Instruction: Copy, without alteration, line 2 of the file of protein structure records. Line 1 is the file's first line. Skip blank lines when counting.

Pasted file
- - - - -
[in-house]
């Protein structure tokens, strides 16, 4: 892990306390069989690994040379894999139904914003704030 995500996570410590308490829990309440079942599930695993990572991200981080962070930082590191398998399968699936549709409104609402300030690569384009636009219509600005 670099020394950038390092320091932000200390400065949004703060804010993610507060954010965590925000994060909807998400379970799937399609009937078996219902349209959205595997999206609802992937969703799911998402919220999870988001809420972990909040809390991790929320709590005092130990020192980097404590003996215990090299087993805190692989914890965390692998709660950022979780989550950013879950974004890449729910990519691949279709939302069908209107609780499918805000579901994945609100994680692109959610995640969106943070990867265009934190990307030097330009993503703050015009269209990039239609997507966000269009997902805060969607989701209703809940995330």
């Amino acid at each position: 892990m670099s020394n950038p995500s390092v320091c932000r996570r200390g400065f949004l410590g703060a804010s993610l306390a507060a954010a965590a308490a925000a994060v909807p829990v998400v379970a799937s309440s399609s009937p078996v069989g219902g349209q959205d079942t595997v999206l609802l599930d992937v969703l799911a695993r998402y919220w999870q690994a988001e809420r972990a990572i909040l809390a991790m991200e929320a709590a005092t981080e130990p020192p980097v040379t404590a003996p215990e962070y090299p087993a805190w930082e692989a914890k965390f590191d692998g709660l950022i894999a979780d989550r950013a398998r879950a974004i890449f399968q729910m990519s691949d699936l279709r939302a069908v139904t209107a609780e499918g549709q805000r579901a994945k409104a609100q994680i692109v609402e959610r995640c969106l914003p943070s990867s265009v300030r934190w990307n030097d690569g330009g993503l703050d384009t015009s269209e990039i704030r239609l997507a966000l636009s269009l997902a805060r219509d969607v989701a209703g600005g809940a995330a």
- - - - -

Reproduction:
């Protein structure tokens, strides 16, 4: 892990306390069989690994040379894999139904914003704030 995500996570410590308490829990309440079942599930695993990572991200981080962070930082590191398998399968699936549709409104609402300030690569384009636009219509600005 670099020394950038390092320091932000200390400065949004703060804010993610507060954010965590925000994060909807998400379970799937399609009937078996219902349209959205595997999206609802992937969703799911998402919220999870988001809420972990909040809390991790929320709590005092130990020192980097404590003996215990090299087993805190692989914890965390692998709660950022979780989550950013879950974004890449729910990519691949279709939302069908209107609780499918805000579901994945609100994680692109959610995640969106943070990867265009934190990307030097330009993503703050015009269209990039239609997507966000269009997902805060969607989701209703809940995330």